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Marcopoulos v. State

Court of Appeals of Texas, First District

April 3, 2018

ANDREAS MARCOPOULOS, Appellant
v.
THE STATE OF TEXAS, Appellee

          On Appeal from the 248th District Court Harris County, Texas Trial Court Case No. 1440970

          Panel consists of Justices Jennings, Keyes, and Higley.

          OPINION

          Laura Carter Higley Justice

         Appellant, Andreas Marcopoulos, was charged by indictment with possession of less than one gram of cocaine.[1] Following a motion to suppress, Appellant pleaded guilty, and the trial court placed Appellant on deferred adjudication with community supervision for three years. On appeal, Appellant argued the trial court abused its discretion by denying his motion to suppress the admission of drugs found in a warrantless search of his truck. The State argued Appellant lacked standing to challenge the search. In an earlier opinion, we held that Appellant had standing to challenge the warrantless search of his vehicle.[2] We upheld the trial court's denial of the motion to suppress, applying the automobile exception to the requirement of obtaining a search warrant in one opinion.[3] The Court of Criminal Appeals reversed our judgment, holding that the search was not permissible under the automobile exception to a search warrant.[4] The court remanded the case back to this Court to review Appellant's remaining grounds for challenging the validity of the search of his truck.

         We reverse and remand.

         Background

         On September 10, 2014, Officer J. Oliver was performing surveillance on a bar in Houston, Texas known for narcotics sales. Officer Oliver observed Appellant drive up to the bar in a truck, enter the bar, and leave within three to five minutes. After Appellant left the bar, Officer Oliver followed him. He saw Appellant change lanes without signaling and asked for a uniformed officer to perform a traffic stop.

         Officer T. Villa was working that evening with Officer Rogers. They received Officer Oliver's request to stop Appellant. Officer Villa drove up behind Appellant while he was stopped in a left turn lane. Appellant did not signal his turn until after he began to turn. Officer Villa activated his emergency lights. Appellant immediately pulled into a gas station and parked.

         Officer Villa removed Appellant from the truck and "pretty much immediately" placed him under arrest. As Officer Villa took Appellant to the patrol car, Officer Rogers began to search Appellant's car. Officer Villa described this as an inventory of the car because the car was going to be impounded. He testified that the inventory was necessary because departmental procedure requires that all vehicles be impounded when the driver is arrested.

         Officer Villa searched Appellant, placed Appellant's belongings on the hood of the patrol car, and placed Appellant in the patrol car. He testified that he then helped Officer Rogers search Appellant's truck. Officer Rogers found two baggies containing cocaine in the truck. Officer Villa then returned to the patrol car, looked through Appellant's wallet, and found another baggie of cocaine.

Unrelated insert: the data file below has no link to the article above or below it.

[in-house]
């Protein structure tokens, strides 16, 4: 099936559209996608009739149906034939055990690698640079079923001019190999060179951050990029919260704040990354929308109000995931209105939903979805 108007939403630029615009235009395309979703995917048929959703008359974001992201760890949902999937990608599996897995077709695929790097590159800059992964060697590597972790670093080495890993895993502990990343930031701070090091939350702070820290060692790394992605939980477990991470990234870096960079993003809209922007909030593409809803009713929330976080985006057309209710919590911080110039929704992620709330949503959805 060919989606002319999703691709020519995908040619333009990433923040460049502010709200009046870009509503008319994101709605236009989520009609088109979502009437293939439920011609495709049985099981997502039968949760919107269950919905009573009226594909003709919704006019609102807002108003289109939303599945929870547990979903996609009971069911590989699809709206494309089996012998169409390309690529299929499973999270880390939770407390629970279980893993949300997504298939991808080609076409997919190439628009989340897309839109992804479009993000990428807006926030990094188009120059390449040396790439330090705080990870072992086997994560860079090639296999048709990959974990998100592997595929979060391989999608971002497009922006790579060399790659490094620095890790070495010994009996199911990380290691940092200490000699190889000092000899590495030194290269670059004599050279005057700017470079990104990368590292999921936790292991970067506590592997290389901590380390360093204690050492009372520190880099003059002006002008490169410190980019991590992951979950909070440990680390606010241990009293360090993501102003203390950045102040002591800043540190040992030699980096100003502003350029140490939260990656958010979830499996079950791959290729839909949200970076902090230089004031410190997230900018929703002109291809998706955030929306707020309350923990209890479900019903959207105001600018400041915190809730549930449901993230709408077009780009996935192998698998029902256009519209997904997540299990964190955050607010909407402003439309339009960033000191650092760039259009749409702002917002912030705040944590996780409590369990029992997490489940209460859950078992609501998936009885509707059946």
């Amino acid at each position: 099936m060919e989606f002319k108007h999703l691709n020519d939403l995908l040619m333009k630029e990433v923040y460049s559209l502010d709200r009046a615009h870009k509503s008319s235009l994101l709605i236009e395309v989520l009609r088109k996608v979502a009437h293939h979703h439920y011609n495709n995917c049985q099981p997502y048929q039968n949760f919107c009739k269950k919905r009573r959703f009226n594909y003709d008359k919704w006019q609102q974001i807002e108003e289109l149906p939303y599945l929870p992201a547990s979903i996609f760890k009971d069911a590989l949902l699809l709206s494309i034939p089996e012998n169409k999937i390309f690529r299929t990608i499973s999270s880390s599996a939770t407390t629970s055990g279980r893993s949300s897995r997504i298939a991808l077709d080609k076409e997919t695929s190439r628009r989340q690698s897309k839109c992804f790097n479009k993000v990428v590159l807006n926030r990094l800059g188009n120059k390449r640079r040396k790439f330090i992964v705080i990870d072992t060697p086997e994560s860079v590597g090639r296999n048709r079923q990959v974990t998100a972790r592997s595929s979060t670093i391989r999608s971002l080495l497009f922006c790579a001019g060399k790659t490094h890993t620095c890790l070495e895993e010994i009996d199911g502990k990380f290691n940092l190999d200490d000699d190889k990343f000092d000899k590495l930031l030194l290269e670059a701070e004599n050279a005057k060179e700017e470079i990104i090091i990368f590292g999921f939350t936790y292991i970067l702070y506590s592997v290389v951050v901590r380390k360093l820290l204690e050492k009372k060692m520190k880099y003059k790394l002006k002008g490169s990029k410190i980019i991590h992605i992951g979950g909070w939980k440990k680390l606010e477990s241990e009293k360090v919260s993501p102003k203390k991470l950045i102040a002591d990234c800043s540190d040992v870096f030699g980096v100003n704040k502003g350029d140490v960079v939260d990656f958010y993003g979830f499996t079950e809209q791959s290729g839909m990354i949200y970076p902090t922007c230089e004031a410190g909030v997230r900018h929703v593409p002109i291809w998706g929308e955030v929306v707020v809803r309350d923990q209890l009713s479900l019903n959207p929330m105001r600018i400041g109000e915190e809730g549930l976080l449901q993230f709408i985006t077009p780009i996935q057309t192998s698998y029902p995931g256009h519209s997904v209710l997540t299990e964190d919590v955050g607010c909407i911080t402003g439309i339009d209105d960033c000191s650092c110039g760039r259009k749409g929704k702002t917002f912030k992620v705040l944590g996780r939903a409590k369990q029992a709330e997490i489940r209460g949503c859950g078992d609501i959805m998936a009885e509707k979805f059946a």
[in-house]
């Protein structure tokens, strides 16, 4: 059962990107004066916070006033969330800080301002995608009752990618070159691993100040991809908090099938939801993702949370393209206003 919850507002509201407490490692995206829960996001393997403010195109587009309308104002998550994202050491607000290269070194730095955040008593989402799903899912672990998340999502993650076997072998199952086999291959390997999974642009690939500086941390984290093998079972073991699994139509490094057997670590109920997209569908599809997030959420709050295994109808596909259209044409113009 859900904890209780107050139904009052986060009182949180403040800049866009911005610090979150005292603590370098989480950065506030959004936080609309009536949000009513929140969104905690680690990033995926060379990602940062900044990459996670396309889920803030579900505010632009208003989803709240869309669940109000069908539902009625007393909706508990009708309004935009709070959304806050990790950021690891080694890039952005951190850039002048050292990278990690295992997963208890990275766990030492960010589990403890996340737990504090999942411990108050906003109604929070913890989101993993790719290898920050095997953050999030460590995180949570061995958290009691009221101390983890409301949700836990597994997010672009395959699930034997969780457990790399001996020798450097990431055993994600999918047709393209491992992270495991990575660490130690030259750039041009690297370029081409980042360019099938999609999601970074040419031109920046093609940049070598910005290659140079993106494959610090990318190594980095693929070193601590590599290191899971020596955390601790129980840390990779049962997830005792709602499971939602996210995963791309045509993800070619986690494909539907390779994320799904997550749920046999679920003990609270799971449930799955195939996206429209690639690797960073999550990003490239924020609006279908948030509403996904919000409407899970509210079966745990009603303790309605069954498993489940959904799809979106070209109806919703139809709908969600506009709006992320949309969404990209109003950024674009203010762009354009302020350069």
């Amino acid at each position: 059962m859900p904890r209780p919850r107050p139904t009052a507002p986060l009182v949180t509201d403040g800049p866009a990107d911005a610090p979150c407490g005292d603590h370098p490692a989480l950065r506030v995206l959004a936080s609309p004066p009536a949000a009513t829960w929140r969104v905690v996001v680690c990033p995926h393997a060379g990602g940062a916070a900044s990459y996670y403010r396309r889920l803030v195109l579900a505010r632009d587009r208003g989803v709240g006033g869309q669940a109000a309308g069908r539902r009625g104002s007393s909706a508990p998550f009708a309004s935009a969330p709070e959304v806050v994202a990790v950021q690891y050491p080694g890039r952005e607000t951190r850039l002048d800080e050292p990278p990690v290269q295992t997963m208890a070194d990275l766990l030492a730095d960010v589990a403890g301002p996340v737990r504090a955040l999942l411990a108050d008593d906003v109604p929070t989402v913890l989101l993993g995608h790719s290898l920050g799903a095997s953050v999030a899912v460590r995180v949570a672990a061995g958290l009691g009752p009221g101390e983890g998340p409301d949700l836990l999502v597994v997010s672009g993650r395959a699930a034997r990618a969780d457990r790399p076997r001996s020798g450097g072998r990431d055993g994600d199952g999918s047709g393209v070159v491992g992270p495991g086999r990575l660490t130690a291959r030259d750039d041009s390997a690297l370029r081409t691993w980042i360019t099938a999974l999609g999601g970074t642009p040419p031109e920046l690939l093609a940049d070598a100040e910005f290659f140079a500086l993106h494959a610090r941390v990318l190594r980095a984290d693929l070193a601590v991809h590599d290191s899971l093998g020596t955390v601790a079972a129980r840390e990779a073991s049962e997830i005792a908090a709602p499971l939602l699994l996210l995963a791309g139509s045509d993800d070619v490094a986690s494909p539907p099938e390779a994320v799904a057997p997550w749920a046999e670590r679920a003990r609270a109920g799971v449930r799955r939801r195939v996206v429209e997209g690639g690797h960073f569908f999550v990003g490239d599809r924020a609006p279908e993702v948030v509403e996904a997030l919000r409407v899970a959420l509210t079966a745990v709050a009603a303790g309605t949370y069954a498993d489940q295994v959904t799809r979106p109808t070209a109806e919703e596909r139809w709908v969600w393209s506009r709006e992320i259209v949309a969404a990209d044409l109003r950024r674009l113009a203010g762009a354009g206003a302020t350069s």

Before trial, Appellant filed a motion to suppress. Officers Oliver and Villa testified at the hearing on the motion. Officer Rogers was not present. At the conclusion of the hearing, the trial court denied the motion to suppress. The same day, Appellant pleaded guilty to the offense, subject to his right to appeal the denial of the motion.

         Motion to Suppress

         In four issues, Appellant argues the trial court abused its discretion by denying his motion to suppress evidence obtained from searching the truck.

         A. Standard of Review

         We review a trial court's denial of a motion to suppress under a bifurcated standard of review. Turrubiate v. State, 399 S.W.3d 147, 150 (Tex. Crim. App. 2013). We review the trial court's factual findings for abuse of discretion and review the trial court's application of the law to the facts de novo. Id. Almost total deference should be given to a trial court's determination of historical facts, especially those based on an evaluation of witness credibility or demeanor. Gonzales v. State, 369 S.W.3d 851, 854 (Tex. Crim. App. 2012). At a suppression hearing, the trial court is the sole and exclusive trier of fact and judge of the witnesses' credibility and may choose to believe or disbelieve all or any part of the witnesses' testimony. Maxwell v. State, 73 S.W.3d 278, 281 (Tex. Crim. App. 2002); State v. Ross, 32 S.W.3d 853, 855 (Tex. Crim. App. 2000).

         When, as here, a trial judge does not make explicit findings of fact, we review the evidence in the light most favorable to the trial court's ruling. Walter v. State, 28 S.W.3d 538, 540 (Tex. Crim. App. 2000). We will defer to the trial court's fact findings and not disturb the findings on appeal unless the trial court abused its discretion in making a finding not supported by the record. See Cantu v. State, 817 S.W.2d 74, 77 (Tex. Crim. App. 1991).

         B. Error

         Appellant's four issues challenge (1) whether the search of his truck fit within the inventory-search exception to obtaining a search warrant, (2) whether the search could properly be characterized as an inventory-search, (3) whether the Houston Police Department's inventory search requirements ...


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